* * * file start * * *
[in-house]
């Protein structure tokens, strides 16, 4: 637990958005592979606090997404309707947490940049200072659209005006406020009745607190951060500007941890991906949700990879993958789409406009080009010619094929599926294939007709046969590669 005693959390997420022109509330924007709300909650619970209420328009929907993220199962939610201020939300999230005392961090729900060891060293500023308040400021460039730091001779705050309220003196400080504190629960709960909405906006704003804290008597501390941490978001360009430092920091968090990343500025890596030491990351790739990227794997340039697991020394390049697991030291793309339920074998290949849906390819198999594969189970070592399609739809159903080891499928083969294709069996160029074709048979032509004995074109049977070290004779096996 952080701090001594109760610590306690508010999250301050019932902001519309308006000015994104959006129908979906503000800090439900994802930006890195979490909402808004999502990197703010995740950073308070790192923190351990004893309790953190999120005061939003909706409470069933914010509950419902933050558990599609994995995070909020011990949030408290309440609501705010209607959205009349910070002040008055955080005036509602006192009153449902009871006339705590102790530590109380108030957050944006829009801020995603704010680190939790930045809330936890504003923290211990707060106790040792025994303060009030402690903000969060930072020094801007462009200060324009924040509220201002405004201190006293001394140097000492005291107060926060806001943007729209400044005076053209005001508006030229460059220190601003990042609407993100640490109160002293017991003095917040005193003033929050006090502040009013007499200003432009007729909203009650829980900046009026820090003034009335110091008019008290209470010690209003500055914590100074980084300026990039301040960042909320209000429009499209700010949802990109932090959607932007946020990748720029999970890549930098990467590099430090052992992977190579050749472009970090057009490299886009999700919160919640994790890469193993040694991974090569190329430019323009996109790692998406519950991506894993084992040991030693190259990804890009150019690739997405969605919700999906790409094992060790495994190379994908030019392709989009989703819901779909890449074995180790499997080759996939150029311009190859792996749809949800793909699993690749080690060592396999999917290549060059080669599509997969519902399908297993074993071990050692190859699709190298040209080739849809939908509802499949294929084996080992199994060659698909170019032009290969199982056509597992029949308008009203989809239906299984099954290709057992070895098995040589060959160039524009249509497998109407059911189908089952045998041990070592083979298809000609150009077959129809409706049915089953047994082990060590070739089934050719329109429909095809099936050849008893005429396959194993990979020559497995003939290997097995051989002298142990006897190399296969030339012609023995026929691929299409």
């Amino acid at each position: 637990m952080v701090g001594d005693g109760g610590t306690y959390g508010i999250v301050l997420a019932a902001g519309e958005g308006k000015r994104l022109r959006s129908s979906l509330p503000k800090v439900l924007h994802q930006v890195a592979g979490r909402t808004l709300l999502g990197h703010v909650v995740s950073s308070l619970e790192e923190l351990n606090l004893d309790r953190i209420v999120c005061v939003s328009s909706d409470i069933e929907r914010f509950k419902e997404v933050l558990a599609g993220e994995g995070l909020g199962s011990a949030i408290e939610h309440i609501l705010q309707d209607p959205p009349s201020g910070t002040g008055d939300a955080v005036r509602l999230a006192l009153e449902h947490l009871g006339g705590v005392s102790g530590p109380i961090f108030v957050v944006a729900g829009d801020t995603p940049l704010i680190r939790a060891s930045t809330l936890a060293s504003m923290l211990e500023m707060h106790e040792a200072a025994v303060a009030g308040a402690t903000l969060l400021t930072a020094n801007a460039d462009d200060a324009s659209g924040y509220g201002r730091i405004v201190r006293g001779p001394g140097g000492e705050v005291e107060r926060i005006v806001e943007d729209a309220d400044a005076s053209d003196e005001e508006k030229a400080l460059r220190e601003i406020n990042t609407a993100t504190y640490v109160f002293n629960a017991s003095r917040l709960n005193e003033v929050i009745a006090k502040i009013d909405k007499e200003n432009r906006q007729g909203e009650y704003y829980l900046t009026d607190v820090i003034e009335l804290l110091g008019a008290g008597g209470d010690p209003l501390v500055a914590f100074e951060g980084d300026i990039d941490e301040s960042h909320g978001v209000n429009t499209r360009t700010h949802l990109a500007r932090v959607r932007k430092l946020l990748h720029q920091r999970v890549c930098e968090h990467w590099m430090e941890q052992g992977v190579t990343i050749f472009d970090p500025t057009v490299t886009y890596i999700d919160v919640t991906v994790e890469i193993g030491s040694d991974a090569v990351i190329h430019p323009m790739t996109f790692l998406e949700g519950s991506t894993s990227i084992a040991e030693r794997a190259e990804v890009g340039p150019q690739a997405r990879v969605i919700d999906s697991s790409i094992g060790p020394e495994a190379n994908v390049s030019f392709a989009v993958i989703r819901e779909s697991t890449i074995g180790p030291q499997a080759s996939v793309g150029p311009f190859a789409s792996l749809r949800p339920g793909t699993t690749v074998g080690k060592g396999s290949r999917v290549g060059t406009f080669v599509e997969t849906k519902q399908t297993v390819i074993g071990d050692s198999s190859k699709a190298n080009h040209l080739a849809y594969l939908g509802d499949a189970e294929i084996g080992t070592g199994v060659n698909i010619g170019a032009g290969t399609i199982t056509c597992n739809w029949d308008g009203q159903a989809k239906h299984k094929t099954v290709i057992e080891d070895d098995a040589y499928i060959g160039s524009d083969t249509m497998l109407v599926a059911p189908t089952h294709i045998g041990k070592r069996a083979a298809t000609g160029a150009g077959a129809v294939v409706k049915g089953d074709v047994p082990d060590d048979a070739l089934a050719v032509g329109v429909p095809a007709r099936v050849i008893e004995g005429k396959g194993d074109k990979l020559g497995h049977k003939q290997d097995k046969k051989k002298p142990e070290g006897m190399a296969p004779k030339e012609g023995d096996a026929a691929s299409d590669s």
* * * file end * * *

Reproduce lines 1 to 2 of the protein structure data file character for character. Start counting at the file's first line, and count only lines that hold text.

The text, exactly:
[in-house]
């Protein structure tokens, strides 16, 4: 637990958005592979606090997404309707947490940049200072659209005006406020009745607190951060500007941890991906949700990879993958789409406009080009010619094929599926294939007709046969590669 005693959390997420022109509330924007709300909650619970209420328009929907993220199962939610201020939300999230005392961090729900060891060293500023308040400021460039730091001779705050309220003196400080504190629960709960909405906006704003804290008597501390941490978001360009430092920091968090990343500025890596030491990351790739990227794997340039697991020394390049697991030291793309339920074998290949849906390819198999594969189970070592399609739809159903080891499928083969294709069996160029074709048979032509004995074109049977070290004779096996 952080701090001594109760610590306690508010999250301050019932902001519309308006000015994104959006129908979906503000800090439900994802930006890195979490909402808004999502990197703010995740950073308070790192923190351990004893309790953190999120005061939003909706409470069933914010509950419902933050558990599609994995995070909020011990949030408290309440609501705010209607959205009349910070002040008055955080005036509602006192009153449902009871006339705590102790530590109380108030957050944006829009801020995603704010680190939790930045809330936890504003923290211990707060106790040792025994303060009030402690903000969060930072020094801007462009200060324009924040509220201002405004201190006293001394140097000492005291107060926060806001943007729209400044005076053209005001508006030229460059220190601003990042609407993100640490109160002293017991003095917040005193003033929050006090502040009013007499200003432009007729909203009650829980900046009026820090003034009335110091008019008290209470010690209003500055914590100074980084300026990039301040960042909320209000429009499209700010949802990109932090959607932007946020990748720029999970890549930098990467590099430090052992992977190579050749472009970090057009490299886009999700919160919640994790890469193993040694991974090569190329430019323009996109790692998406519950991506894993084992040991030693190259990804890009150019690739997405969605919700999906790409094992060790495994190379994908030019392709989009989703819901779909890449074995180790499997080759996939150029311009190859792996749809949800793909699993690749080690060592396999999917290549060059080669599509997969519902399908297993074993071990050692190859699709190298040209080739849809939908509802499949294929084996080992199994060659698909170019032009290969199982056509597992029949308008009203989809239906299984099954290709057992070895098995040589060959160039524009249509497998109407059911189908089952045998041990070592083979298809000609150009077959129809409706049915089953047994082990060590070739089934050719329109429909095809099936050849008893005429396959194993990979020559497995003939290997097995051989002298142990006897190399296969030339012609023995026929691929299409």